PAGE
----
Entrepreneurship support and digitalisation - Summary article of the webinar

After the Summer break, the HEInnovate webinar series opened with a webinar centred on the topics of entrepreneurship support and digitalisation. During this webinar, university representatives from Latvia and Serbia provided examples of different institutional approaches that help enhance digitalisation and support entrepreneurship. They also and reflected on the challenges that remain. These institutional examples are also described as case studies on the HEInnovate website and can be read and downloaded from the Resources section

The guest speakers were Claudio A. Rivera, Ph.D., Deputy Dean at RTU Riga Business School and Associate Professor in Leadership and Director of the University of New York at Buffalo/RBS Bachelor’s Programmes in Business and IT; and Paula Elksne, a marketing professional and educator and Assistant Director of Bachelor Programmes at Riga Business School. From the Faculty of Economics at the University of Belgrade, Nenad Stajic, MSc, a Senior Associate at Center for Corporate Relations presented. Nenad is the Coordinator of Startup Centar, Creative Center and Ekof Business Lab and he is also in charge of managing corporate relations with companies in Serbia to help develop and identify internships and job opportunities.

In his presentation, Claudio explained, why an entrepreneurial approach should characterise the vision of higher education institutions. Universities should be seen and treated as live elements of an ecosystem where all elements are essential to the equilibrium and functioning of the whole system. To achieve this dynamic and inter-dependent system, universities must continuously open up and evolve, forging alliances and dialogues across all sectors with the Government, the corporate world, risk capital firms, and local entrepreneurs. Universities cannot be run as closed systems and represent what monasteries used to be for culture in the Middle Ages.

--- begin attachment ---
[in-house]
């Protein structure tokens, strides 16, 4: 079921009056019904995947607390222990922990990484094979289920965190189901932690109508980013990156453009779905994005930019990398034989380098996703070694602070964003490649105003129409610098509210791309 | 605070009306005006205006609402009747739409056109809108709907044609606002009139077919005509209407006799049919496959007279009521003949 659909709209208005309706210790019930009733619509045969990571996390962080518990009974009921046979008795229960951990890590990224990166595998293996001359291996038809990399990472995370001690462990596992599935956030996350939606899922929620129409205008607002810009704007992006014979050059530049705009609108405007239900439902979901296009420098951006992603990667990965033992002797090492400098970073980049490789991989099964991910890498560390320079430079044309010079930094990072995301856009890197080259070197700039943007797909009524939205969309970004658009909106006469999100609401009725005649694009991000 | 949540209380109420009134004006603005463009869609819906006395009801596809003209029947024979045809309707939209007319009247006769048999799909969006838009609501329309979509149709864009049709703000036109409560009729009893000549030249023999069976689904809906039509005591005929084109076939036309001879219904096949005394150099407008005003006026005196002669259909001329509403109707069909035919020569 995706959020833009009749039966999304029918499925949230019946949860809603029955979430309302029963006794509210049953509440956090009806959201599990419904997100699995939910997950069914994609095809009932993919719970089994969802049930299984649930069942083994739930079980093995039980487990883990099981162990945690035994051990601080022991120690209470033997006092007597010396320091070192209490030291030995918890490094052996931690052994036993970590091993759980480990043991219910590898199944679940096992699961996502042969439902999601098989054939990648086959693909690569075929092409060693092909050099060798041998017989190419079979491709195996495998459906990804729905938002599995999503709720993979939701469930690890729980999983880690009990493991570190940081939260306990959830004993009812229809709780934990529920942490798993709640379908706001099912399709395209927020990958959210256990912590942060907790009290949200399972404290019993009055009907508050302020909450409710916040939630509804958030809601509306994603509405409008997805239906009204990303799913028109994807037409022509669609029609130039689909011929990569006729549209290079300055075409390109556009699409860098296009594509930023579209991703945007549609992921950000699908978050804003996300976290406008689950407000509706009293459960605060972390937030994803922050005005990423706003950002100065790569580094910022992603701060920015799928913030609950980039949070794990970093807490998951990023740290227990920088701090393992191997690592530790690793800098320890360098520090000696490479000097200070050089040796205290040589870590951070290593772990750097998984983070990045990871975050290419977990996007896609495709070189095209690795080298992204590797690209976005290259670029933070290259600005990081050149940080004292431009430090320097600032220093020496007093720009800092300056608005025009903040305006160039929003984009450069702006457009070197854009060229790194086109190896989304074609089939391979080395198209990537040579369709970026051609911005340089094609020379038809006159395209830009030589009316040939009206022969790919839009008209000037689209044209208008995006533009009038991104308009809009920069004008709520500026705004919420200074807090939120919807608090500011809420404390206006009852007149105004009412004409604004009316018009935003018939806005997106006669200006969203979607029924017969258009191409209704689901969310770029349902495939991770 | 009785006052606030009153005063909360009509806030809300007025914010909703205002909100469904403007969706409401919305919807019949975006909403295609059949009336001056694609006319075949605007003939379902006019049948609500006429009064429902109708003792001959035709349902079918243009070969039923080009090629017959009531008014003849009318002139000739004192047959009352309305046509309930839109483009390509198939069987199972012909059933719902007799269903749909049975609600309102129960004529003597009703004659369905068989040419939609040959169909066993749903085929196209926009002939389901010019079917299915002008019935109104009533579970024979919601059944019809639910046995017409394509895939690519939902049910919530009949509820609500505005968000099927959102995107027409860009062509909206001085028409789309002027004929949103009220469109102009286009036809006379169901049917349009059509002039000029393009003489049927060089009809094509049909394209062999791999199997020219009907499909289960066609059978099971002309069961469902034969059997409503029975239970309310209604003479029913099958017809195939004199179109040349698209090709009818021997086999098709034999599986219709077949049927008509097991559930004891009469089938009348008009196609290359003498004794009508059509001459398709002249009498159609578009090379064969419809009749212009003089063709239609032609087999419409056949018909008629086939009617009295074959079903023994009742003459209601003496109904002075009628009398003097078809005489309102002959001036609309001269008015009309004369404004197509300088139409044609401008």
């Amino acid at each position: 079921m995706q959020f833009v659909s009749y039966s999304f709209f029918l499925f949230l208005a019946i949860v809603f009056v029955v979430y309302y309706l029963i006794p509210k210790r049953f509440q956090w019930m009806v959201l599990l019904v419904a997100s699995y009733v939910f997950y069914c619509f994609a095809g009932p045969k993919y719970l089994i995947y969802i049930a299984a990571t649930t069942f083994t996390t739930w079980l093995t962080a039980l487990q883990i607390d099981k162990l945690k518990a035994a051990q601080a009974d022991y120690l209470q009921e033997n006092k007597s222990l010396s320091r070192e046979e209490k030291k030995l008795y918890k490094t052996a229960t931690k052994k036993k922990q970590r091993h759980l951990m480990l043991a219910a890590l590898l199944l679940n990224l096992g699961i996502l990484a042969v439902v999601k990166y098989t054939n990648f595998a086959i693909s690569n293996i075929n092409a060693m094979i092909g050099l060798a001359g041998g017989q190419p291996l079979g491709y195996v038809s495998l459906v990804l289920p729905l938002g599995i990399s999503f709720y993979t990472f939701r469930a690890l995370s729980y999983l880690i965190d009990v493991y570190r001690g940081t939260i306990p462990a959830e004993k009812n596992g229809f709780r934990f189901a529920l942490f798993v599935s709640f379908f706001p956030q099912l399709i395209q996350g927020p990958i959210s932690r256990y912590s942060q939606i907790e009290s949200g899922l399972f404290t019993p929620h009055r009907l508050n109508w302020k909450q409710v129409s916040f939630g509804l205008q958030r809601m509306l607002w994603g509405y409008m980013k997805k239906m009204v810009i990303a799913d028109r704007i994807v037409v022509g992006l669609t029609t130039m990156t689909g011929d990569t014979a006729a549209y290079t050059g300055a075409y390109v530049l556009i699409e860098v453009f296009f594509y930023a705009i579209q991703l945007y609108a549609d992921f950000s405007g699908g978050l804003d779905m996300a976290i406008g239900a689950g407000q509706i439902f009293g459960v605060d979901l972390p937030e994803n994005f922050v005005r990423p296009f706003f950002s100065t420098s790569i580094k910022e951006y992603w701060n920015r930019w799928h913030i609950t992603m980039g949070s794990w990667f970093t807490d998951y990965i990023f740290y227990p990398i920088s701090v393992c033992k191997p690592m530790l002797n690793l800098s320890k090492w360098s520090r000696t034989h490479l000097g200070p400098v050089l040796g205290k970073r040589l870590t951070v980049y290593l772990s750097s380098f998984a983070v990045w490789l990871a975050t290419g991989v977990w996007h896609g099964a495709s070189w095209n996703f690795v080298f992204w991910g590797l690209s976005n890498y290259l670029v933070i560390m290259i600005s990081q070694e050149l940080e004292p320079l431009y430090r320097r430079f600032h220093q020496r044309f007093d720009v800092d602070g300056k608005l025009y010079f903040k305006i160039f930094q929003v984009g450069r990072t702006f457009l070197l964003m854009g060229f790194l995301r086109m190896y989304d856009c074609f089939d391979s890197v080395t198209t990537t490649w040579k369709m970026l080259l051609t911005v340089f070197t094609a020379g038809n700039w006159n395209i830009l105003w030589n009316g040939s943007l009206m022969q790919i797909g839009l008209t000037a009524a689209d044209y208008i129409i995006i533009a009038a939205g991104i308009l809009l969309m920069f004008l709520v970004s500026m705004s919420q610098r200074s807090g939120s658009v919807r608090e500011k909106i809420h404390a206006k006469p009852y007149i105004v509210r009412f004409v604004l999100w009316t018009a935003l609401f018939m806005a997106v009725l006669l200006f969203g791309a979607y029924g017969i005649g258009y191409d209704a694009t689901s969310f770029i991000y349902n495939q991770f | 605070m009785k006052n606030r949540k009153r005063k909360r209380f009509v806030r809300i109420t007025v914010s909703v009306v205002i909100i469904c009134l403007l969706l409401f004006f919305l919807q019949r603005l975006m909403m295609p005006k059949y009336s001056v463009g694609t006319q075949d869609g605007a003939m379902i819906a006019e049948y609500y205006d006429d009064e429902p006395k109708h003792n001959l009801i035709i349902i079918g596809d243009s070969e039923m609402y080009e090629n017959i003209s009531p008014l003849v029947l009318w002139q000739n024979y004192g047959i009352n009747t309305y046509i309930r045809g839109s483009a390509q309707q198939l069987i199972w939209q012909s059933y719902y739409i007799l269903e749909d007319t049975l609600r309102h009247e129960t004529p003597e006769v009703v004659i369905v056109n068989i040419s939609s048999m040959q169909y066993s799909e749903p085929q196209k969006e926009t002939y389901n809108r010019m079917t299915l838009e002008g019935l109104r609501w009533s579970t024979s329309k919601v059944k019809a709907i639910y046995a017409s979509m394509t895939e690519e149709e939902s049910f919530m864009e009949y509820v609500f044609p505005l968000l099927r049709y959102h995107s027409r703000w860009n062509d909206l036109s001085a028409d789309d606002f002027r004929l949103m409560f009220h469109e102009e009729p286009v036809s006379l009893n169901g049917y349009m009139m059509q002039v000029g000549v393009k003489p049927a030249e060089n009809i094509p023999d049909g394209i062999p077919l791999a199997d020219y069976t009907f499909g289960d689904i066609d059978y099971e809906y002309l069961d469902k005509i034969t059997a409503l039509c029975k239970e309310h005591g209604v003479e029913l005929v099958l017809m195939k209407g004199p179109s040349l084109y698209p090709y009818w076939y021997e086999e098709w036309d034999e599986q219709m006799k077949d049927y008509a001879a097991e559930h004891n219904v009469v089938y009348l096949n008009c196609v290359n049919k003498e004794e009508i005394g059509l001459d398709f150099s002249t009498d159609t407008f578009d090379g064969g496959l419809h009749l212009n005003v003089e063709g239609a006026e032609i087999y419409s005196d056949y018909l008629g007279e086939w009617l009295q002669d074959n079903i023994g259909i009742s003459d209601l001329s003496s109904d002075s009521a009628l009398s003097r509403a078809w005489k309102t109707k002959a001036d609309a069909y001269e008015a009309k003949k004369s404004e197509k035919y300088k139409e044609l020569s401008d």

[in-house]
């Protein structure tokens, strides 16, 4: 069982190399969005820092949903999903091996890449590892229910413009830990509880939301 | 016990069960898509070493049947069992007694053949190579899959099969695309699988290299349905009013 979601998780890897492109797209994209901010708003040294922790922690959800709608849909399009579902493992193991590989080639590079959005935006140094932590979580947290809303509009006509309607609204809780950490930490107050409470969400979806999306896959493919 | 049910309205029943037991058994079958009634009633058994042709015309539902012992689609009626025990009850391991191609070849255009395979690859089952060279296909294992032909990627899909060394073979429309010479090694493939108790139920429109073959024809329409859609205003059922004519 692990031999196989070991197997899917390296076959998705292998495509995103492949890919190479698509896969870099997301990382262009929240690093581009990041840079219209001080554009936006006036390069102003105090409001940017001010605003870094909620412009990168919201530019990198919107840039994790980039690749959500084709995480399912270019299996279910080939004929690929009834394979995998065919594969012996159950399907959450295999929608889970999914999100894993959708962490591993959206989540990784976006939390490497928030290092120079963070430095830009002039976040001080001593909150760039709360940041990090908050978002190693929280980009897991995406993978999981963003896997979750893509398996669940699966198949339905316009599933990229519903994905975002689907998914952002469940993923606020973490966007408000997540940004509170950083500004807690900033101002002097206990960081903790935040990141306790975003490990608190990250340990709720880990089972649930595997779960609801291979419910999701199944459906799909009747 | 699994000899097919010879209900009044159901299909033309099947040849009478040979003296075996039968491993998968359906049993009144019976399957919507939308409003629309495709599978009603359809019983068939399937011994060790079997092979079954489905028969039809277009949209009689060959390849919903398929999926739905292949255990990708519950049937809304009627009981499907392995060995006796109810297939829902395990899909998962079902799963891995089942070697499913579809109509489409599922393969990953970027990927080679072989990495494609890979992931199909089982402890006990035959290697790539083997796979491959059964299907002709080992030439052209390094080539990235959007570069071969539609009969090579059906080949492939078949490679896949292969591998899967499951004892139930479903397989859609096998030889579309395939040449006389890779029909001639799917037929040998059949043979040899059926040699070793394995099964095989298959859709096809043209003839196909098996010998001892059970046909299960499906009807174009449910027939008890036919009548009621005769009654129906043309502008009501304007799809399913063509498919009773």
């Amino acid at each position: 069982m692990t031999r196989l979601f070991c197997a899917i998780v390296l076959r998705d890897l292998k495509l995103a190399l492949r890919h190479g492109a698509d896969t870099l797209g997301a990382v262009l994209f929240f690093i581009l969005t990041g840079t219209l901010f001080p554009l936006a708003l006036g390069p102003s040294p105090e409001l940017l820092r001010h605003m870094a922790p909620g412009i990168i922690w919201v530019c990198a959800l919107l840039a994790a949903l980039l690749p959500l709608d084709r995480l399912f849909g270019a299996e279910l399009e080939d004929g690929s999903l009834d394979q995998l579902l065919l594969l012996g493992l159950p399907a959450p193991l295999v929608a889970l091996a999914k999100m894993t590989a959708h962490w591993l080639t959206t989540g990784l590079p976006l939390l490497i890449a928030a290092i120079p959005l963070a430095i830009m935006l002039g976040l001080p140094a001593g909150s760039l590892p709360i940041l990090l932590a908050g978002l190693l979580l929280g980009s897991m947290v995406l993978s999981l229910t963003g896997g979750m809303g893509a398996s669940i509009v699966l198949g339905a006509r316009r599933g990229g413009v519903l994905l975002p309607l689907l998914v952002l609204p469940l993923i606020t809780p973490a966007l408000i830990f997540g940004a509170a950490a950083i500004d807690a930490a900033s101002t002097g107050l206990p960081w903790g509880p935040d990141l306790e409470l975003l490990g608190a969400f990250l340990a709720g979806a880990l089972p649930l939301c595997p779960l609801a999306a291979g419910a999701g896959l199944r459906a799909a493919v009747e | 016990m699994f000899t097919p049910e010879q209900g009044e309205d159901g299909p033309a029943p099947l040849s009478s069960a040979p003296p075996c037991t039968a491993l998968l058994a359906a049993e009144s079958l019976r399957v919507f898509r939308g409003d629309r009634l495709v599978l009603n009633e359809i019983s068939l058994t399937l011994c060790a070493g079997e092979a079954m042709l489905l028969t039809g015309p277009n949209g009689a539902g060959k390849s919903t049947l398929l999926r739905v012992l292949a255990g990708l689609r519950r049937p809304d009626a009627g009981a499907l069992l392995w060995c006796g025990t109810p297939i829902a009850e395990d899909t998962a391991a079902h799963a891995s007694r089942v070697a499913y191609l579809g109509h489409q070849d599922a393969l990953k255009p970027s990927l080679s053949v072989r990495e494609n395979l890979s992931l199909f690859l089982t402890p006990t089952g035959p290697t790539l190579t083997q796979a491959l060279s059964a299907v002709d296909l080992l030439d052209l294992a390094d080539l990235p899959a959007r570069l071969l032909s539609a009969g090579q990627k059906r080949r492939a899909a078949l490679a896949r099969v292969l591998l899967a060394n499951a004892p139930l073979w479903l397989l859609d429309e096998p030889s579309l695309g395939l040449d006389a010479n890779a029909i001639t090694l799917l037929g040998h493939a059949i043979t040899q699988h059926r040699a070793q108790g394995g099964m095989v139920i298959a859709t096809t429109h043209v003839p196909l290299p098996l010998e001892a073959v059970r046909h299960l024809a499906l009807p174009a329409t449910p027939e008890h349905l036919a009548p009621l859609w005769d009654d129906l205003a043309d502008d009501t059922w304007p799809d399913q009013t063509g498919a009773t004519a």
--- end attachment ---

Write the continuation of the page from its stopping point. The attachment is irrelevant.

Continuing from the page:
This inter-connectiveness between different elements of this ecosystem should also be reflected in a higher level of interdisciplinarity. This should be implemented both in the curriculum and through the recruitment of academic members of staff who can bring a diversity of competences to the table. Claudio also referred to the current global educational trends that decision makers in higher education need to consider when tackling current challenges:

·   The increasing importance of knowledge, with a specific focus on liberal arts education

·   The demographic pressures in higher education institutions, which, in turn, put pressure on the governance and the financing of the institutions

·   The digital transformation of education, which has accelerated because of Covid-19

·   The impact of increasing globalisation and competition in education

Claudio emphasised the importance of being able to distinguish between short- and long-term challenges when formulating responses. The decisions that need to be made to tackle immediate problems will appear easier to make and more likely to be good decisions, if they are feeding into a longer-term plan. To ensure this, it is important that decision makers in higher education have a clear long-term strategy so that their short-term responses to challenges work well in the longer term too.